>>> tuple([]) is ()

Note that not every object pre-built by the interpreter qualifies as a flyweight. The None object, for example, does not qualify: a class needs more than one instance to be a true Flyweight, but None is the only instance of NoneType.


The simplest flyweights are allocated ahead of time. A system for assigning letter grades might use flyweights for the grades themselves:

_grades = [letter + suffix
           for letter in 'ABCD'
           for suffix in ('+', '', '-')] + ['F']

def compute_grade(percent):
    percent = max(59, min(99, percent))
    return _grades[(99 - percent) * 3 // 10]


Factories that need to build a flyweight population dynamically are more complicated: they’ll need a dynamic data structure in which to enroll the flyweights and find them again later. A dictionary is a typical choice:

_strings = {}

def my_intern(string):
    s = _strings.setdefault(string, string)
    return s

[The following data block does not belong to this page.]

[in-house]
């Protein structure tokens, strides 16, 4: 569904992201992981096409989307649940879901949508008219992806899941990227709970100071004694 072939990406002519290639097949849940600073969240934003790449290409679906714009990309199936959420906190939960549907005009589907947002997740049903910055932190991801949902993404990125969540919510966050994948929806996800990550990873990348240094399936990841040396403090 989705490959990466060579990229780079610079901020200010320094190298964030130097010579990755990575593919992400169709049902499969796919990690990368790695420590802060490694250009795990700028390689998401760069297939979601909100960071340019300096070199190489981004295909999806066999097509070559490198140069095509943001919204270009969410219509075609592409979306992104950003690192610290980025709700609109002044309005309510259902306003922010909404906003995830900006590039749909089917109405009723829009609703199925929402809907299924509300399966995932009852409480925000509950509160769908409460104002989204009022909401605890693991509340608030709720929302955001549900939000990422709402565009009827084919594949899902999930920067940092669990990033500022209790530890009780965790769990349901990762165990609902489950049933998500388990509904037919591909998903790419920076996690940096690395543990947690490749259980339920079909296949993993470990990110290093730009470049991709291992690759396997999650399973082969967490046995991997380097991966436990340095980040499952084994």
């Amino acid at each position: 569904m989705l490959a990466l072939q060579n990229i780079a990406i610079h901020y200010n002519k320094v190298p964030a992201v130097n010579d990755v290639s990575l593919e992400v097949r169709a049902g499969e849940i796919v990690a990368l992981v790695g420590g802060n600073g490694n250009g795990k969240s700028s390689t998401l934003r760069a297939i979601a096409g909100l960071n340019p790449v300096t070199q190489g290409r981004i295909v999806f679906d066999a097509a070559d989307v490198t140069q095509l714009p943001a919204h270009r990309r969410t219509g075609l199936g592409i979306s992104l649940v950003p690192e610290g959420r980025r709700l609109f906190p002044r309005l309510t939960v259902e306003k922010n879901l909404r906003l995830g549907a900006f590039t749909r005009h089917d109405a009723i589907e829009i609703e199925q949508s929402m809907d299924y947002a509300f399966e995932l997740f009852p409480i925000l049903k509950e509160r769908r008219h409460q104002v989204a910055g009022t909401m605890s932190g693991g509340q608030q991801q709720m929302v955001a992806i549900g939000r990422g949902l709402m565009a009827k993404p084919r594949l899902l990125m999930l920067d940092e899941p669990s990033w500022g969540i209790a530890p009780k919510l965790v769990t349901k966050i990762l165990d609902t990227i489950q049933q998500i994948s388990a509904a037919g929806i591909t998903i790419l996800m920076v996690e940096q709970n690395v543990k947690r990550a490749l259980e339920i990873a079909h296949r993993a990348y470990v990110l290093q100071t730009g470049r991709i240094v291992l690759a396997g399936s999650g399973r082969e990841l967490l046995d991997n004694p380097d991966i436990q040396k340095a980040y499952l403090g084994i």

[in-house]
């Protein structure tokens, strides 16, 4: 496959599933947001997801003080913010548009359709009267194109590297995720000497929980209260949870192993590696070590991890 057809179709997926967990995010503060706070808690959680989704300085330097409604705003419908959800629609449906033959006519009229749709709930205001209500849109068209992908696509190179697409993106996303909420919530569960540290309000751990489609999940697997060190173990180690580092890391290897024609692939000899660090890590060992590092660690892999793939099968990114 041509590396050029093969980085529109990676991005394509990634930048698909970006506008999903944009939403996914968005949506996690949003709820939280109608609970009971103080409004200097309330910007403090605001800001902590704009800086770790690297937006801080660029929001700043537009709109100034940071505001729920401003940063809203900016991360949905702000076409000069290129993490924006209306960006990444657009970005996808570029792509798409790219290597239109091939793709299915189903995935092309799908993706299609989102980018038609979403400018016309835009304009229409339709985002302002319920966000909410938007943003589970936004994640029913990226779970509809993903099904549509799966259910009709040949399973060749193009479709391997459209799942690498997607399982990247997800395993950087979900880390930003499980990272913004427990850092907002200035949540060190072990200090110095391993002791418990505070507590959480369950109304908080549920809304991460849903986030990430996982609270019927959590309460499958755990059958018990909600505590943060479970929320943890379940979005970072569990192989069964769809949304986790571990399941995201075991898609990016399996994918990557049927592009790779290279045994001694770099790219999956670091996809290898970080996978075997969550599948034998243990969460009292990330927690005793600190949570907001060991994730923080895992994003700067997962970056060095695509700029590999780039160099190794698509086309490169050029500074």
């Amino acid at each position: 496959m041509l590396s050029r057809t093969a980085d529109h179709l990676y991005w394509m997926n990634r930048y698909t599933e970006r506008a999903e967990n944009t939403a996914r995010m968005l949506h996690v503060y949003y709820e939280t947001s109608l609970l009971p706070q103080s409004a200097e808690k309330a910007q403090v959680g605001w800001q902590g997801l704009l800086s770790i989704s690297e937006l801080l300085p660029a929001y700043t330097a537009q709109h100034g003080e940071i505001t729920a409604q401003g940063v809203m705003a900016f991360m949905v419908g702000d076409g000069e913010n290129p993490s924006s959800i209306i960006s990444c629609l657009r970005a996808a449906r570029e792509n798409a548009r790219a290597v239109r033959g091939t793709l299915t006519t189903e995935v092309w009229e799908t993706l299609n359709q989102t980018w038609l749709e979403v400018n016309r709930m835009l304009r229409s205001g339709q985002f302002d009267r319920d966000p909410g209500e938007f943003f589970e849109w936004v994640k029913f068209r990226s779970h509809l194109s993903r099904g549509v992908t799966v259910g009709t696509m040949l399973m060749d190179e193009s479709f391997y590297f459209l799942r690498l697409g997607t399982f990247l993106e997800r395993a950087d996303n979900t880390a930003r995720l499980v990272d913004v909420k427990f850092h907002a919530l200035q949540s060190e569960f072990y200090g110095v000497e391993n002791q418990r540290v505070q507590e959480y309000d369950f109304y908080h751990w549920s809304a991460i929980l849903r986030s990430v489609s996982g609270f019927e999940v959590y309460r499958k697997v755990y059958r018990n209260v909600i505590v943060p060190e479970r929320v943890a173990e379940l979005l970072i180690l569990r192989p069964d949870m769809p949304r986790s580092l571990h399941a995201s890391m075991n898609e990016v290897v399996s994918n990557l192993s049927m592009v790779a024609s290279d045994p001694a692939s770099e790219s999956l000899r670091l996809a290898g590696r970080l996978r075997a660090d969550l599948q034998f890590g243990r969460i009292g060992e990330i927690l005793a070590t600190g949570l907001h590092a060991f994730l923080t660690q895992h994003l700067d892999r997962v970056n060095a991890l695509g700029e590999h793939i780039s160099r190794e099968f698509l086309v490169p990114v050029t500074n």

a1 = my_intern('A')
b1 = my_intern('B')
a2 = my_intern('A')

print(a1 is b1)
print(a1 is a2)

One danger of dynamically allocated flyweights is the possibility of eventually exhausting memory, if the number of possible values is very large and callers might request a large number of unique values over a program’s runtime. In such cases you might consider using a WeakValueDictionary from the weakref module.

Weak references wouldn’t work in the simple example given above, because my_intern uses each interned string not only as a value but also as the corresponding key. But it should work fine in the more common case where the indexes are simple values but the keys are more complicated object instances.

The Gang of Four define the Flyweight Pattern as using a factory function, but Python provides another possibility: a class can implement the pattern right in its constructor, just like bool() and int(). Rewriting the above example as a class — and, for the sake of example, allocating objects on-demand instead of building them ahead of time — would produce something like: